International Journal of Ophthalmology & Eye Science (IJOES)    IJOES-2332-290X-04-302

Retinopathy of Prematurity: Incidence and Risk Factors

Verma A1, Nema N2*, Patel S3, Ishrat S3, Sidharth M3

1 Assistant Professor, Department of Ophthalmology, Sri Aurobindo Medical College and PG Institute, Indore, Madhya Pradesh, India.
2 Professor, Department of Ophthalmology, Sri Aurobindo Medical College and PG Institute, Indore, Madhya Pradesh, India.
3 Junior Resident, Department of Ophthalmology, Sri Aurobindo Medical College and PG Institute, Indore, Madhya Pradesh, India.

*Corresponding Author

Dr Nitin Nema,
Department of Ophthalmology, Sri Aurobindo Medical College and PG Institute,
Indore Ujjain State Highway, Indore, Madhya Pradesh, India.
Tel: +91-9893313145.

Received: February 25, 2016; Accepted: April 13, 2016; Published: April 20, 2016

Citation : Verma A, Nema N, Patel S, Ishrat S, Sidharth M (2016) Retinopathy of Prematurity: Incidence and Risk Factors. Int J Ophthalmol Eye Res. 4(3), 198-201. DOI :

Copyright : Nema N,© 2016. This is an open-access article distributed under the terms of the Creative Commons Attribution License, which permits unrestricted use, distribution and reproduction in any medium, provided the original author and source are credited.


Background: With improved neonatal care services across India, even the tiniest and sickest babies are surviving. However, they carry a high chance of developing retinopathy of prematurity (ROP). Therefore, pediatricians and ophthalmologists must be aware of the risk factors of ROP to detect and treat the disease at the earliest.

Aims: To study the incidence and risk factors that predispose to ROP.

Design: Observational study.

Methods: Preterm and low birth weight infants, born between the years 2012 and 2014, and admitted in the neonatal intensive care unit of Sri Aurobindo Medical College and PG Institute, Indore were screened for ROP. Neonates with gestational age ≤ 34 weeks and birth weight < 1500 grams were examined within 4 weeks of birth.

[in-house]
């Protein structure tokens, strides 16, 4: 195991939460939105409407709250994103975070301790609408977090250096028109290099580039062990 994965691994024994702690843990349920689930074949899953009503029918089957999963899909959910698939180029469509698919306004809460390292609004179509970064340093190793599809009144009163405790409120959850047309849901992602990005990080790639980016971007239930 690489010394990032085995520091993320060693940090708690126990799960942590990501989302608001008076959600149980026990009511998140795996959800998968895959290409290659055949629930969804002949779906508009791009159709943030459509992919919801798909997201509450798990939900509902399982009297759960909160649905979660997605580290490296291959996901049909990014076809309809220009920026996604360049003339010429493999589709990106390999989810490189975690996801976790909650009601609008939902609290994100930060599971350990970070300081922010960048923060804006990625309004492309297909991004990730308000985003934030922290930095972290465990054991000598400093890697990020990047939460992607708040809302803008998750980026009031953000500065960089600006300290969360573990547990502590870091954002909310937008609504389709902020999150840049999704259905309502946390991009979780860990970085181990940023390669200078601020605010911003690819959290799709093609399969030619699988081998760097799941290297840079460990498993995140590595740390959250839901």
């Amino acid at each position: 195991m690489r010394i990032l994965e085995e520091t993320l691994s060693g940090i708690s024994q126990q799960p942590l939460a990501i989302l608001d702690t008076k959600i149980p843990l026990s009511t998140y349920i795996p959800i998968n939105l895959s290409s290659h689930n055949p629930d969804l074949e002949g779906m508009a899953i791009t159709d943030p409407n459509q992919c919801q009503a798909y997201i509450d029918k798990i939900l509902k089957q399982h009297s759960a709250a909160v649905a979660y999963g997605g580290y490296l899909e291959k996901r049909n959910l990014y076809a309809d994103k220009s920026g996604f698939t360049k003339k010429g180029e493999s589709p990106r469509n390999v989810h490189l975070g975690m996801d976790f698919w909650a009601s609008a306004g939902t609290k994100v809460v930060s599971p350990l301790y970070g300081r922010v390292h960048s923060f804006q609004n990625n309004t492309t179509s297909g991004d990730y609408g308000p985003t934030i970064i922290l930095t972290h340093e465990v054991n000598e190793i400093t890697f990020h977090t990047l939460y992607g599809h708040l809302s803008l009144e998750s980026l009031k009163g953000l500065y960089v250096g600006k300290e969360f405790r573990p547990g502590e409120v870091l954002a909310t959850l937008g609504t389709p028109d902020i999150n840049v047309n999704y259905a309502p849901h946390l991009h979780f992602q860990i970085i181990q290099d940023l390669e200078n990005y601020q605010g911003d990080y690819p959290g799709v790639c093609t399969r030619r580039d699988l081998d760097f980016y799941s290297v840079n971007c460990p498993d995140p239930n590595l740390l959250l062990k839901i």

Results: The incidence of ROP was 23.4 % in 308 infants who were screened. Birth weight was significantly lower in infants with ROP than without ROP. Risk factors predisposing to ROP were septicemia (P=0.001), apnea (P<0.0001), oxygen therapy (P=0.003) and mechanical ventilation (P=0.004). However, only septicemia and apnea were found to be independent risk factors for development of ROP on multivariate analysis.

Conclusion: The incidence of ROP was 23.4 % and the risk factors predisposing to the disease were septicemia and apnea besides low birth weight and prematurity.

3.Material and Methods
    3.1.Statistical Analysis


Low-Birth Weight; Preterm; Blindness; Apnea; Septicemia.


Retinopathy of prematurity (ROP) is a disease of premature and low-birth-weight infants. The immature incompletely vascularized retina of these babies develops abnormal blood vessels in the retina in response to ischemia. It is a heterogeneous disorder ranging from mild transient changes in the retina with visual deterioration to severe progressive scarring, detachment of retina and irreversible blindness [1]. If identified early, this ischemic retinopathy can be treated successfully.